https://www.redfin.com/CA/San-Jose/4681-Albany-Cir-95129/unit-143/home/1695726

Any advice is greatly appreciated. Thank you very much in advance. 

@Steve C. - purchasing based solely on future appreciation is a higher-risk method of investing. Cash flow is something that you can immediately benefit from, whereas appreciation is a forecast of what might happen. As such, it is a speculative investment that has no guarantees. 

The only time that I would invest based on appreciation (assuming negative cash flow for your example) is if I have enough cash flow from other properties and can sustain the negative cash flow from. This isn't the same for everyone, but that's the only way that I would approach this sort of property.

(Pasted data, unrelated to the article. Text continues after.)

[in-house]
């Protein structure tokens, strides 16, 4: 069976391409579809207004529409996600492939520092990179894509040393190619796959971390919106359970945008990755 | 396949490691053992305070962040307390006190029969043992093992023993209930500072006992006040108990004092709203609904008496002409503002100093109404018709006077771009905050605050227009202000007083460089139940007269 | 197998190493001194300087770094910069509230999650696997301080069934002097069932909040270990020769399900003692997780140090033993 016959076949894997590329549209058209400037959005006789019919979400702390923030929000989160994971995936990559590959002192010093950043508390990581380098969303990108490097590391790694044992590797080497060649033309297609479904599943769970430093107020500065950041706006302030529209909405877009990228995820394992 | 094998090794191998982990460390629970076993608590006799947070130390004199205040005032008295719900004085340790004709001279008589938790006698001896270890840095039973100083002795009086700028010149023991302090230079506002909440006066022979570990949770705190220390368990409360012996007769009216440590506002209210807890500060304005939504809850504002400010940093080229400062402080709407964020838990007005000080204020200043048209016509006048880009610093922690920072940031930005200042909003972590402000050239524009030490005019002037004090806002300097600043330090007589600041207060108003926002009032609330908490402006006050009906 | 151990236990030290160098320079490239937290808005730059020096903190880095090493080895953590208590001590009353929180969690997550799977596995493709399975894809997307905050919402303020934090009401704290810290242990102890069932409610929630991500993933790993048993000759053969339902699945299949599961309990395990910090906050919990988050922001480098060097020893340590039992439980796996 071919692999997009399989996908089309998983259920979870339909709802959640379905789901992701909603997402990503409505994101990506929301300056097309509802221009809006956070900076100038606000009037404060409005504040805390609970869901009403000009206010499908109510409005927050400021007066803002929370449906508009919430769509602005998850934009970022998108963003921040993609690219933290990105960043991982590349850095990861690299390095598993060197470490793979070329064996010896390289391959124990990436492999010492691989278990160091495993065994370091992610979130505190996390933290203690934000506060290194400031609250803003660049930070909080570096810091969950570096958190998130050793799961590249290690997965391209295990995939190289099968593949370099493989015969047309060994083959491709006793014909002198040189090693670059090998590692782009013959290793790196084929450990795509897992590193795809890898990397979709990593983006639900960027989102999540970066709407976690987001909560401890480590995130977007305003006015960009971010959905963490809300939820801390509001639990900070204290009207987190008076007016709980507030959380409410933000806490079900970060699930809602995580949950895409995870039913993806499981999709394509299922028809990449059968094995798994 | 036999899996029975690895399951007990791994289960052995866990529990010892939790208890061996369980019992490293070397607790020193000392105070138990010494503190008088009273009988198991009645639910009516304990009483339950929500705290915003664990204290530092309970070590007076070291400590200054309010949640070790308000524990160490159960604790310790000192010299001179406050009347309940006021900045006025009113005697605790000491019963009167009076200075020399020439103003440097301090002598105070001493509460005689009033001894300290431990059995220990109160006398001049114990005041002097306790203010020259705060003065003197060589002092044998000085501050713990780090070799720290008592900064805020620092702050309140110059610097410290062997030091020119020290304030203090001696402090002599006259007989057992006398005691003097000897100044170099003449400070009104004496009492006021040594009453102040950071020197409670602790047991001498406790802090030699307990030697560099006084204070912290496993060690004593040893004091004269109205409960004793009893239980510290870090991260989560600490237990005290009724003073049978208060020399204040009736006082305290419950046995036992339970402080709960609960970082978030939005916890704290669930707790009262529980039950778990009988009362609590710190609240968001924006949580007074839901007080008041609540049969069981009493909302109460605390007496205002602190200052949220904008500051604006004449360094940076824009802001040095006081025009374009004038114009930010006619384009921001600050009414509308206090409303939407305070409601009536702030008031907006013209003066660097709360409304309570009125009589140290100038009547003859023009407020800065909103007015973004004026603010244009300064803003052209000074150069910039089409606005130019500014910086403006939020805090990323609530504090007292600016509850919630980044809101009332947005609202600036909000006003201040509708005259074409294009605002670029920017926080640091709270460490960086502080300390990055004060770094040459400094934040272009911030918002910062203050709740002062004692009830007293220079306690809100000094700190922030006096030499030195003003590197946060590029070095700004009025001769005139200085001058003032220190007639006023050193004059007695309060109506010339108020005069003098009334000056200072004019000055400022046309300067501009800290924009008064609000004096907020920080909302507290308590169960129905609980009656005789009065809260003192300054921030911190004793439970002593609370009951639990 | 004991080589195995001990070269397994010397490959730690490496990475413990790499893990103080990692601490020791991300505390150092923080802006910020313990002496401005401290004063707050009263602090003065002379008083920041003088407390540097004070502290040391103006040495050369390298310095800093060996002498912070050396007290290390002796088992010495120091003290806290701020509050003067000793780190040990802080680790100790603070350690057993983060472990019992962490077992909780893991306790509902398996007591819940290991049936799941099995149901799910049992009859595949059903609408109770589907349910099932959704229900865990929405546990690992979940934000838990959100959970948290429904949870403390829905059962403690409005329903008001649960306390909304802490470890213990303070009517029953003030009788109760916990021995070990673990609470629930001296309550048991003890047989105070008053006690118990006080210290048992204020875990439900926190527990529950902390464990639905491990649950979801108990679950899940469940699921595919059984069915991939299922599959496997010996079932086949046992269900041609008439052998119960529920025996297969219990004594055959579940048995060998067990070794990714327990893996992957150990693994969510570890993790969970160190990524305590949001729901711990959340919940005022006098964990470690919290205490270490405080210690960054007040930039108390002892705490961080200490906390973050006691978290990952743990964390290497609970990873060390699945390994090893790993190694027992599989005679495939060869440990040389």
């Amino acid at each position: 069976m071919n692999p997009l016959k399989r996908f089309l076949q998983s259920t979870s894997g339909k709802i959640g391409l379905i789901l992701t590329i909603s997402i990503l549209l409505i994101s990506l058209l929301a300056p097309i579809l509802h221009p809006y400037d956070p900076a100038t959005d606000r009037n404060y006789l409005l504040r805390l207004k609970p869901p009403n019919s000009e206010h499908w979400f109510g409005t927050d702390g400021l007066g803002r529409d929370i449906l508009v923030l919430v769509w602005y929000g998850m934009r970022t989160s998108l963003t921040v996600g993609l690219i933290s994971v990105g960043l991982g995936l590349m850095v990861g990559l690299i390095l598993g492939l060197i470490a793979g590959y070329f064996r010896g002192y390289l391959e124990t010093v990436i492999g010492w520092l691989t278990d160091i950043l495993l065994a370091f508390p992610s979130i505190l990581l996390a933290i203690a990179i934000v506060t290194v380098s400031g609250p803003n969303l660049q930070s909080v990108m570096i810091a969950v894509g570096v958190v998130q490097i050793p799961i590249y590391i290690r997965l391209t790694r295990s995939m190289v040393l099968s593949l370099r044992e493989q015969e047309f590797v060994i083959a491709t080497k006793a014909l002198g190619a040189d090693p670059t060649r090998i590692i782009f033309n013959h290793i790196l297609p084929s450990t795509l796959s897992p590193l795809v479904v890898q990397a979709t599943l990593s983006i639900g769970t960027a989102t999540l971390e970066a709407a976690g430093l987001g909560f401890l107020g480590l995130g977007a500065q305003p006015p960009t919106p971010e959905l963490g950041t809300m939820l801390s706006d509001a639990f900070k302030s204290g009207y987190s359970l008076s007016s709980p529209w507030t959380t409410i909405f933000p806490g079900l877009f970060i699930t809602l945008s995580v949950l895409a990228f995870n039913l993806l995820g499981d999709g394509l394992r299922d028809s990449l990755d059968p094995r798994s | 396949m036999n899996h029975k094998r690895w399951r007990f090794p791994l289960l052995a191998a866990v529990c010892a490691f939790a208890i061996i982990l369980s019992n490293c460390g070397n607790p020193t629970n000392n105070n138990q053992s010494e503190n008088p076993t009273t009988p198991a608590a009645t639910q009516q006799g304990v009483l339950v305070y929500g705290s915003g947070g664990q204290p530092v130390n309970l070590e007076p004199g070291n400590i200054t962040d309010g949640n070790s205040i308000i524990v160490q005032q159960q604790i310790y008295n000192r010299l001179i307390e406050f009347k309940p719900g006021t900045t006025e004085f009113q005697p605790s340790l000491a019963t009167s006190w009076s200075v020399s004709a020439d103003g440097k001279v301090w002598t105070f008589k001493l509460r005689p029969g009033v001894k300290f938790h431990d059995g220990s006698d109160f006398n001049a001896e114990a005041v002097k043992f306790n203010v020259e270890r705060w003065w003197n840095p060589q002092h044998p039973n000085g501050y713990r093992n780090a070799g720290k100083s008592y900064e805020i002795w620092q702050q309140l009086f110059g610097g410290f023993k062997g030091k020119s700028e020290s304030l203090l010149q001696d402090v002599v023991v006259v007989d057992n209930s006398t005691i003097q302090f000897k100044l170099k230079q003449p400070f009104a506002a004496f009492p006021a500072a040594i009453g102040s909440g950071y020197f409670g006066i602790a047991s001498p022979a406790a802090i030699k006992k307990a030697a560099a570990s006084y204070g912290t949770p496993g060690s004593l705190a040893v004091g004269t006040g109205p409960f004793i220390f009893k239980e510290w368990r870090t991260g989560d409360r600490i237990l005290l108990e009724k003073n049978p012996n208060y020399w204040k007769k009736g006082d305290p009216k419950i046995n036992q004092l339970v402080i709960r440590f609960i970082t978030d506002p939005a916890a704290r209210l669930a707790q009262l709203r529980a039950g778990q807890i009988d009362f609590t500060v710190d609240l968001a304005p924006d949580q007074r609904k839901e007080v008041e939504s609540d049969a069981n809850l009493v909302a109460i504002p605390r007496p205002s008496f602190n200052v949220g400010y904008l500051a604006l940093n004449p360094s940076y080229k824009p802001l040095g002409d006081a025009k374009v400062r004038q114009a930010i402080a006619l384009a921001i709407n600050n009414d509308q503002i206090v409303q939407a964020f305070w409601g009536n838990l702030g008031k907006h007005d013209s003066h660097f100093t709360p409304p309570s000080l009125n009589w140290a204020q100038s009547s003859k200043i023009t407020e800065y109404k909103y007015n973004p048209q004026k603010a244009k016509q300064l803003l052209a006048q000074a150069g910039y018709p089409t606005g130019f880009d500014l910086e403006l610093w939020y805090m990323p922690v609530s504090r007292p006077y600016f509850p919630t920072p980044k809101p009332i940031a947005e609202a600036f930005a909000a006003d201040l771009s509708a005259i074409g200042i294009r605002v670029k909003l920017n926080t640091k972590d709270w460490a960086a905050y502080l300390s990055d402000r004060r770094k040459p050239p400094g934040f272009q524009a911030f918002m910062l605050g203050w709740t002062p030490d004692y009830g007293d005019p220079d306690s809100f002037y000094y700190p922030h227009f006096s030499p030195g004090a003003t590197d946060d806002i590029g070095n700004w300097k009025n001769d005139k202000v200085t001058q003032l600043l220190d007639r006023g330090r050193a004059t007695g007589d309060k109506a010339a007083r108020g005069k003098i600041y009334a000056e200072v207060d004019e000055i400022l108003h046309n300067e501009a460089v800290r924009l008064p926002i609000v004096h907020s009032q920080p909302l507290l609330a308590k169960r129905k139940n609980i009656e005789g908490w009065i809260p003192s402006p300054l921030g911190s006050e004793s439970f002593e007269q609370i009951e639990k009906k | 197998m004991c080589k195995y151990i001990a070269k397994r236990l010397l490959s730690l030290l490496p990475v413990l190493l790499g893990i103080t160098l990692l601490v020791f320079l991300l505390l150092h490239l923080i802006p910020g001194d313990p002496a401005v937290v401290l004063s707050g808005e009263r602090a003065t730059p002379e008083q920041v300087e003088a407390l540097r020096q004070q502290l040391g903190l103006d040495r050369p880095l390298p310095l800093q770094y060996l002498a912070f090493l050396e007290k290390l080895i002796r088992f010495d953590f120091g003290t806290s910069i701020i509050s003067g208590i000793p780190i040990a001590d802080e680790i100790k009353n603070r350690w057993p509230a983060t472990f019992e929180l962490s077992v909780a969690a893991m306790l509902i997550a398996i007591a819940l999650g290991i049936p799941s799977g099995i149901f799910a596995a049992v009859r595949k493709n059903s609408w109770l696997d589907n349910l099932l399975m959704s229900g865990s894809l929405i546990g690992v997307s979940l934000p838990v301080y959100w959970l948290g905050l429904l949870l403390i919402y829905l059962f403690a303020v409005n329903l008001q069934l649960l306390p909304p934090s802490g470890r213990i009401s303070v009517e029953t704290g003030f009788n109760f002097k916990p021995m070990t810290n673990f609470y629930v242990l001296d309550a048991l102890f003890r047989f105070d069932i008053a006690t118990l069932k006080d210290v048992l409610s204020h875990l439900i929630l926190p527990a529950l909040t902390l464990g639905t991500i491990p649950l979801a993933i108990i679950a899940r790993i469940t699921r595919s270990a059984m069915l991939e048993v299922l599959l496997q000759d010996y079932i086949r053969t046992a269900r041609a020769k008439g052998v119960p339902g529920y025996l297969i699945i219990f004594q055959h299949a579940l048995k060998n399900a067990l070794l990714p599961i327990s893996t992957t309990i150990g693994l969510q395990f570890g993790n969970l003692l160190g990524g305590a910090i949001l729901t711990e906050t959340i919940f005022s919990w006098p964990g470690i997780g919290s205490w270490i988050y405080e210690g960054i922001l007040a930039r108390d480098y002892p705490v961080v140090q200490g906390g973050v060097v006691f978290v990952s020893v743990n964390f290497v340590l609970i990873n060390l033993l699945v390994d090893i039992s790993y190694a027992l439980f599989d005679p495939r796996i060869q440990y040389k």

I personally have nothing against single-bedroom units. The argument usually quoted against this sort of investment is that a single vacancy equals 100% vacancy and a total lack of income. This risk can be reduced by screening tenants, setting aside a vacancy "expense", etc.

Bottom line: negative cash flow for a speculative investment is more risky than a positive cash flowing property that might never appreciate. You can look at pros and cons (I gave cons) and decide how much of a risk you can afford. Appreciation does have high reward possibilities, but with more risk.

Single-room rentals can be good if you have good tenants and plan for possible vacancies.

I hope this helps! Good luck

That is an awful big risk to take. The BA is still appreciating, but projected to flatten out. (I am basing that on personal observations where the tech industry is not growing at the same pace as previous years.) At some point people will stop paying these prices.